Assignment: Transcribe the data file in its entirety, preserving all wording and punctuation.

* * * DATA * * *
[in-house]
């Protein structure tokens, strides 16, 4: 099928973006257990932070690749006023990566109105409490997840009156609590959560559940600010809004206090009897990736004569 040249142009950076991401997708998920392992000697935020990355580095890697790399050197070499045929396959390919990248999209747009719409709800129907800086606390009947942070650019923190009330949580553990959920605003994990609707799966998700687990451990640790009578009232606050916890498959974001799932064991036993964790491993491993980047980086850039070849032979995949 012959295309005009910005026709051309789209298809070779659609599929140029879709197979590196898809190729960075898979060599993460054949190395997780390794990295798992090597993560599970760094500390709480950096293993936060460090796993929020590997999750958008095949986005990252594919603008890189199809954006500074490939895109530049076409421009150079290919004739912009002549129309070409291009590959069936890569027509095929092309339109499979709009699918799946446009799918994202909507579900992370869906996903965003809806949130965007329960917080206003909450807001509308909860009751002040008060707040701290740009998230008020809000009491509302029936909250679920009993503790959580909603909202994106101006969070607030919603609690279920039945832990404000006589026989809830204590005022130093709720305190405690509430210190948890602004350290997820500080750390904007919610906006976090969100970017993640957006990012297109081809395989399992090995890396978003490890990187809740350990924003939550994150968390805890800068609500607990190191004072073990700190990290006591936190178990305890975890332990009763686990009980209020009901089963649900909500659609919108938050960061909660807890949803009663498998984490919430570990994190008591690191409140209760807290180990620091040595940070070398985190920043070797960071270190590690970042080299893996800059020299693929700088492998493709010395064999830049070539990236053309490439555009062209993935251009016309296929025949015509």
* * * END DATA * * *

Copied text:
[in-house]
């Protein structure tokens, strides 16, 4: 099928973006257990932070690749006023990566109105409490997840009156609590959560559940600010809004206090009897990736004569 040249142009950076991401997708998920392992000697935020990355580095890697790399050197070499045929396959390919990248999209747009719409709800129907800086606390009947942070650019923190009330949580553990959920605003994990609707799966998700687990451990640790009578009232606050916890498959974001799932064991036993964790491993491993980047980086850039070849032979995949 012959295309005009910005026709051309789209298809070779659609599929140029879709197979590196898809190729960075898979060599993460054949190395997780390794990295798992090597993560599970760094500390709480950096293993936060460090796993929020590997999750958008095949986005990252594919603008890189199809954006500074490939895109530049076409421009150079290919004739912009002549129309070409291009590959069936890569027509095929092309339109499979709009699918799946446009799918994202909507579900992370869906996903965003809806949130965007329960917080206003909450807001509308909860009751002040008060707040701290740009998230008020809000009491509302029936909250679920009993503790959580909603909202994106101006969070607030919603609690279920039945832990404000006589026989809830204590005022130093709720305190405690509430210190948890602004350290997820500080750390904007919610906006976090969100970017993640957006990012297109081809395989399992090995890396978003490890990187809740350990924003939550994150968390805890800068609500607990190191004072073990700190990290006591936190178990305890975890332990009763686990009980209020009901089963649900909500659609919108938050960061909660807890949803009663498998984490919430570990994190008591690191409140209760807290180990620091040595940070070398985190920043070797960071270190590690970042080299893996800059020299693929700088492998493709010395064999830049070539990236053309490439555009062209993935251009016309296929025949015509």